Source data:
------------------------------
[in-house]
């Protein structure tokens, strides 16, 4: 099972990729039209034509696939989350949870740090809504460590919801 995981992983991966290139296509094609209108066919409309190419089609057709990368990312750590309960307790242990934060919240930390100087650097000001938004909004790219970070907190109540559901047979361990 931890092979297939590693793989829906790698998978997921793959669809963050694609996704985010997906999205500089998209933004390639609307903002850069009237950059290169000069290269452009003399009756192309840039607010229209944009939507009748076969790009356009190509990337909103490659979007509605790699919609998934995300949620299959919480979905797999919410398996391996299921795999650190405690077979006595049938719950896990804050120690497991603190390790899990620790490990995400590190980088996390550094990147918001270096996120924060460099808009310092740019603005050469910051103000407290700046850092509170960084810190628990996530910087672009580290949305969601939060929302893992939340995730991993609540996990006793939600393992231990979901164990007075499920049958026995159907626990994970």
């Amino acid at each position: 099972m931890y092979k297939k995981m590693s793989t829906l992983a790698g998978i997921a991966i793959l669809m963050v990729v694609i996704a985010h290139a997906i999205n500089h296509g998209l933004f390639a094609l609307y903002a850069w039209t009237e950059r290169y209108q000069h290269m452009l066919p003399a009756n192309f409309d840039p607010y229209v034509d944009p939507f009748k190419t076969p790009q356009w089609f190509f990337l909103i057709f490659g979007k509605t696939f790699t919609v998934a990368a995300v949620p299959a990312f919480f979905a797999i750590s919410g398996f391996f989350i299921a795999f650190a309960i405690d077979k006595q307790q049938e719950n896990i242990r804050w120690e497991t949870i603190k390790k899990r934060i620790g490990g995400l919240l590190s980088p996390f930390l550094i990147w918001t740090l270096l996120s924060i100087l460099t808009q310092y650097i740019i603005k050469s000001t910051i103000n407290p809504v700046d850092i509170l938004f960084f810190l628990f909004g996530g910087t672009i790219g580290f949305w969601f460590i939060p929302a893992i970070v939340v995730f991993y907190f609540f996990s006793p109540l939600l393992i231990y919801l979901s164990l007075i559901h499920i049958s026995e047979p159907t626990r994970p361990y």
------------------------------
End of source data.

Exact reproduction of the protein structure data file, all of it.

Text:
[in-house]
């Protein structure tokens, strides 16, 4: 099972990729039209034509696939989350949870740090809504460590919801 995981992983991966290139296509094609209108066919409309190419089609057709990368990312750590309960307790242990934060919240930390100087650097000001938004909004790219970070907190109540559901047979361990 931890092979297939590693793989829906790698998978997921793959669809963050694609996704985010997906999205500089998209933004390639609307903002850069009237950059290169000069290269452009003399009756192309840039607010229209944009939507009748076969790009356009190509990337909103490659979007509605790699919609998934995300949620299959919480979905797999919410398996391996299921795999650190405690077979006595049938719950896990804050120690497991603190390790899990620790490990995400590190980088996390550094990147918001270096996120924060460099808009310092740019603005050469910051103000407290700046850092509170960084810190628990996530910087672009580290949305969601939060929302893992939340995730991993609540996990006793939600393992231990979901164990007075499920049958026995159907626990994970």
């Amino acid at each position: 099972m931890y092979k297939k995981m590693s793989t829906l992983a790698g998978i997921a991966i793959l669809m963050v990729v694609i996704a985010h290139a997906i999205n500089h296509g998209l933004f390639a094609l609307y903002a850069w039209t009237e950059r290169y209108q000069h290269m452009l066919p003399a009756n192309f409309d840039p607010y229209v034509d944009p939507f009748k190419t076969p790009q356009w089609f190509f990337l909103i057709f490659g979007k509605t696939f790699t919609v998934a990368a995300v949620p299959a990312f919480f979905a797999i750590s919410g398996f391996f989350i299921a795999f650190a309960i405690d077979k006595q307790q049938e719950n896990i242990r804050w120690e497991t949870i603190k390790k899990r934060i620790g490990g995400l919240l590190s980088p996390f930390l550094i990147w918001t740090l270096l996120s924060i100087l460099t808009q310092y650097i740019i603005k050469s000001t910051i103000n407290p809504v700046d850092i509170l938004f960084f810190l628990f909004g996530g910087t672009i790219g580290f949305w969601f460590i939060p929302a893992i970070v939340v995730f991993y907190f609540f996990s006793p109540l939600l393992i231990y919801l979901s164990l007075i559901h499920i049958s026995e047979p159907t626990r994970p361990y």